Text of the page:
It's going viral on YouTube. It was the Play of the Week on ABC's Good Morning America. It was on the front page of ESPN.com.
What's causing all the fuss? A video of Kimberley's own Josh Dueck making history by being the first athlete to complete, and safely land, a back flip in a sit ski. Dueck performed the jump with the assistance of Powder Mountain Catskiing/Heliskiing near Whistler on February 3, 2012, with a contingent of Kimberley friends on hand for support and encouragement.
It's a momentous feat for many reasons. For one, it simply furthers Dueck's determination to live big from a wheelchair. And he has, winning world championships, Para-lympic medals and the X-Games as a sit ski racer.
But it is also momentous for the sheer courage it took to perform a similar maneuver to the one which left him paralyzed in 2004. It was a free-style jump gone wrong which left Dueck in a wheelchair. And now it is a free-style jump that has gone spectacularly right that is making the world sit up and take notice.
"No pun intended," said the affable Dueck, "But it's been something that has paralyzed me with fear for a long time."
But in the end, he says it felt like "redemption and freedom".
"It felt good to be back in that environment. The sensation of flying and flipping was exactly the way it felt before, which was pretty awesome."
He says the idea of attempting the back flip has been simmering for quite some time, and surrounded by people who inspire him, he began actually practicing for it.
Dueck got the boost of courage he needed from Nicholas Bass, a high-performance advisor for Own The Podium and a former coach with the Canadian aerial team.
"Nick installed the confidence in me saying, 'Dude not only do you have this, but it's going to be very straight forward for you to complete this trick,'" Dueck recalled. "I was like 'all right this is the top jump coach in the world telling me that it's not only possible, but it's actually quite easy.'"
Dueck started by jumping into foam pits at an indoor ski and training facility in Copper Mountain, USA.
"Sébastien (Michel) and Lasse (Ericsson) and some of the other coaches at Alpine Canada have been really gracious to give me the time but also muscle me up and down the ramps," said Dueck of the indoor training. "It's not easy work in a sit ski in that environment and getting me up and down and doing laps on the ramps."
After three years of training in the foam pits whenever he had spare time away for the para-alpine team, Dueck moved to snow, this time landing on an airbag.
Then on February 3, the attempt was made. Bass suggested the best possible jump shape and Powder Mountain Catskiing/Heliskiing built it. On hand were skier Miles Ricketts, whom Dueck said inspired him when he was growing up, Kimberley skier Trennon Paynter and other Kimberley friends. Mike Douglas, producer of the Salomon Freeski award winning film The Freedom Chair was on hand to film it.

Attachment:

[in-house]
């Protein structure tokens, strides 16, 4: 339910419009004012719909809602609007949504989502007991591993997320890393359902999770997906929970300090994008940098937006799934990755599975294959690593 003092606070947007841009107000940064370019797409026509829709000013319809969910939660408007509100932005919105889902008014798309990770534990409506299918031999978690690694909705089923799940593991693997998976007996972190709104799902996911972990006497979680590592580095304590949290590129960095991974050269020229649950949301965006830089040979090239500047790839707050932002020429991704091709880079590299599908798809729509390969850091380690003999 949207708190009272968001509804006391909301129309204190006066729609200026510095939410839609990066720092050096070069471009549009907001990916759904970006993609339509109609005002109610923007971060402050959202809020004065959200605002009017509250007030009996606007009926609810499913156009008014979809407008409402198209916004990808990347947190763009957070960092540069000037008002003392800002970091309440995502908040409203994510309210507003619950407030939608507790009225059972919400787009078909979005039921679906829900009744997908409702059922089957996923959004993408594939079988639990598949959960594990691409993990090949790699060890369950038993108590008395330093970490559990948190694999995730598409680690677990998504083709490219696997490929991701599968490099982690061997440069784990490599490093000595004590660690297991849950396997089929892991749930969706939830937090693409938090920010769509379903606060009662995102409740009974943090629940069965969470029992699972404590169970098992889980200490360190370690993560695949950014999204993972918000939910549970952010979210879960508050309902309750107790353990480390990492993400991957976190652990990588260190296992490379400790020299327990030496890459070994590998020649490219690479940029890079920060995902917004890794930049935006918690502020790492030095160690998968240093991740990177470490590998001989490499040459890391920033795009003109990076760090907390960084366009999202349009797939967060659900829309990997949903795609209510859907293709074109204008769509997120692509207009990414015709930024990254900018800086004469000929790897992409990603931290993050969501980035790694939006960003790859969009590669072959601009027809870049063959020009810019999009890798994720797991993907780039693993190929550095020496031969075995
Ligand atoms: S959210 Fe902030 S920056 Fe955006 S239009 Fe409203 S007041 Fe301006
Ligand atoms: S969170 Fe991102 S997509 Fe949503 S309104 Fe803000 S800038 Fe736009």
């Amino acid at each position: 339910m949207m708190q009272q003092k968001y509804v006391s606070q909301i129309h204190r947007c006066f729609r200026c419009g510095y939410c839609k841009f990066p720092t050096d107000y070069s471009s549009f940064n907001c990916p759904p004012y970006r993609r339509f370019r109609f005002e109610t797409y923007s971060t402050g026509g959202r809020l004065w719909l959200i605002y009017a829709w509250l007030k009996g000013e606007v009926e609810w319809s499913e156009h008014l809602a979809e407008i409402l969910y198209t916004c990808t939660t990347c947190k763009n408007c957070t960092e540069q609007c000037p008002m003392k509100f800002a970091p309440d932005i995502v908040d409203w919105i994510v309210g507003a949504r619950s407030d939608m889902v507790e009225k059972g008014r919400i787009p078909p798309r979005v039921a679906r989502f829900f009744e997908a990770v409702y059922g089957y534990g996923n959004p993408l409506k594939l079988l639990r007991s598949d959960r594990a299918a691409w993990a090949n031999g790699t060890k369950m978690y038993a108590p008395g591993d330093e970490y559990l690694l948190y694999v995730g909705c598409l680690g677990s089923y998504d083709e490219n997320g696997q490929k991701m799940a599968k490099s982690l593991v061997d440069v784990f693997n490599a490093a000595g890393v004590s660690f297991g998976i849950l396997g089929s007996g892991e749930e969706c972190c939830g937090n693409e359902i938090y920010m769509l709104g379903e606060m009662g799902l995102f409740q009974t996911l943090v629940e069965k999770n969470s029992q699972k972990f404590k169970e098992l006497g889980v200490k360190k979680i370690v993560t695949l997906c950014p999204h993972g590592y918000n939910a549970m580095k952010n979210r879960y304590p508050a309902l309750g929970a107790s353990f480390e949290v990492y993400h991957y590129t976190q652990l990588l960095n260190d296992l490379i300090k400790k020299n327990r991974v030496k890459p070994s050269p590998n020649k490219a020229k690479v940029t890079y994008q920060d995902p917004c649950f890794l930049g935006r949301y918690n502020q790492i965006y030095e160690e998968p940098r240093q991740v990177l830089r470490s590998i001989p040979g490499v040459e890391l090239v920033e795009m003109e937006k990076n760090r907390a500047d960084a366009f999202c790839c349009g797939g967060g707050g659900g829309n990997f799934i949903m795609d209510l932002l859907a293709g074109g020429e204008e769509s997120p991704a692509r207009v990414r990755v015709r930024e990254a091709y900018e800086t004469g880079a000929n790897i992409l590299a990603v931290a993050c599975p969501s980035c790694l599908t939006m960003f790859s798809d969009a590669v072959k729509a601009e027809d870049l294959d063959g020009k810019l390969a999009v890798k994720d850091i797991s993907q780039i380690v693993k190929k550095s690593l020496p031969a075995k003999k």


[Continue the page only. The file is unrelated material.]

And off he went. Up the ramp, one high backflip in the air, perfect landing on soft powder.
"The sense of air control and what I needed to do instinctively and what I needed to do to control rotations was eerily familiar," said Dueck. "It took me to the next level. I needed that, to do something that's never been done."
But a sense of accomplishment was really all Dueck was looking for. The buzz around the video took him by surprise, though he says it's very exciting.
"It has completely blown me away," he said. "This is certainly opening up a big door and new avenues for people to express themselves through skiing. I don't know if it will ever be a full-blown thing (freestyle sit skiing) like the way ski racing is - ski racing has so much potential in so many ways. But it's pretty cool at this point in time for people to look at the sport in just a little bit of a different way."
Dueck is still committed to the para-alpine racing season and will be competing in Nor-Am Cup races in Kimberley next week and at the International Paralympic Committee (IPC) World Cup Finals in Panorama, B.C., from March 13-16.
He will also be speaking at the opening reception for Slopes For Hope on Friday night at the Stemwinder in Kimberley, where he will show the flip and bring along the Freedom Chair for those who haven't seen it.
"I'm looking forward to coming home," he said.
You can view the flip on the Daily Bulletin/Daily Townsman FaceBook page at https://www.facebook.com/#!/TownsmanBulletin